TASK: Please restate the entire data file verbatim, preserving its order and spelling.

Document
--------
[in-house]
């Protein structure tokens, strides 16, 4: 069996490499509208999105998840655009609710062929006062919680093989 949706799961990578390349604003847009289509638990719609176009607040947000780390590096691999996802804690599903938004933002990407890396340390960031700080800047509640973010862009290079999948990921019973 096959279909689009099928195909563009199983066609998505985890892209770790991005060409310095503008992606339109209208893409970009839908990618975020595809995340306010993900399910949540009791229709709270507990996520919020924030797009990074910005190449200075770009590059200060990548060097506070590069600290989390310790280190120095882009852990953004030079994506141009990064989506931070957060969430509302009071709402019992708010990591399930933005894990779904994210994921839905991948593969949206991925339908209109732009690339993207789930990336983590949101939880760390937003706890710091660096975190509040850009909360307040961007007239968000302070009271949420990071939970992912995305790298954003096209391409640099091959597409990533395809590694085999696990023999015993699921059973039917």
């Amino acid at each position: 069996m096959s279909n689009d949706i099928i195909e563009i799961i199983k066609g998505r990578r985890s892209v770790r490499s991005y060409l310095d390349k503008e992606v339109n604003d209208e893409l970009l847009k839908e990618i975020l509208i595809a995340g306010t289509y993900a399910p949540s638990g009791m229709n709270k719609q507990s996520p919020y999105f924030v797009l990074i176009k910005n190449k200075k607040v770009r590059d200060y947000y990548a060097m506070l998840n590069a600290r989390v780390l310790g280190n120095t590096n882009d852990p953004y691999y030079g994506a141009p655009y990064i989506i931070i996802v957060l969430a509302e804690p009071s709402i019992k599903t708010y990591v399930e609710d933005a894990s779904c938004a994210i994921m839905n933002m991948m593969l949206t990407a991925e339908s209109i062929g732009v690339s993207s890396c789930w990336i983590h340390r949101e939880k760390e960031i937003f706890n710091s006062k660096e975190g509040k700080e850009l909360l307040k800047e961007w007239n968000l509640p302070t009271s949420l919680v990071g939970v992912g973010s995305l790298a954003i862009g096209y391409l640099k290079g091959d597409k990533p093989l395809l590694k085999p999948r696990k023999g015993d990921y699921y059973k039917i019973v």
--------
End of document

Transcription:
[in-house]
């Protein structure tokens, strides 16, 4: 069996490499509208999105998840655009609710062929006062919680093989 949706799961990578390349604003847009289509638990719609176009607040947000780390590096691999996802804690599903938004933002990407890396340390960031700080800047509640973010862009290079999948990921019973 096959279909689009099928195909563009199983066609998505985890892209770790991005060409310095503008992606339109209208893409970009839908990618975020595809995340306010993900399910949540009791229709709270507990996520919020924030797009990074910005190449200075770009590059200060990548060097506070590069600290989390310790280190120095882009852990953004030079994506141009990064989506931070957060969430509302009071709402019992708010990591399930933005894990779904994210994921839905991948593969949206991925339908209109732009690339993207789930990336983590949101939880760390937003706890710091660096975190509040850009909360307040961007007239968000302070009271949420990071939970992912995305790298954003096209391409640099091959597409990533395809590694085999696990023999015993699921059973039917």
């Amino acid at each position: 069996m096959s279909n689009d949706i099928i195909e563009i799961i199983k066609g998505r990578r985890s892209v770790r490499s991005y060409l310095d390349k503008e992606v339109n604003d209208e893409l970009l847009k839908e990618i975020l509208i595809a995340g306010t289509y993900a399910p949540s638990g009791m229709n709270k719609q507990s996520p919020y999105f924030v797009l990074i176009k910005n190449k200075k607040v770009r590059d200060y947000y990548a060097m506070l998840n590069a600290r989390v780390l310790g280190n120095t590096n882009d852990p953004y691999y030079g994506a141009p655009y990064i989506i931070i996802v957060l969430a509302e804690p009071s709402i019992k599903t708010y990591v399930e609710d933005a894990s779904c938004a994210i994921m839905n933002m991948m593969l949206t990407a991925e339908s209109i062929g732009v690339s993207s890396c789930w990336i983590h340390r949101e939880k760390e960031i937003f706890n710091s006062k660096e975190g509040k700080e850009l909360l307040k800047e961007w007239n968000l509640p302070t009271s949420l919680v990071g939970v992912g973010s995305l790298a954003i862009g096209y391409l640099k290079g091959d597409k990533p093989l395809l590694k085999p999948r696990k023999g015993d990921y699921y059973k039917i019973v």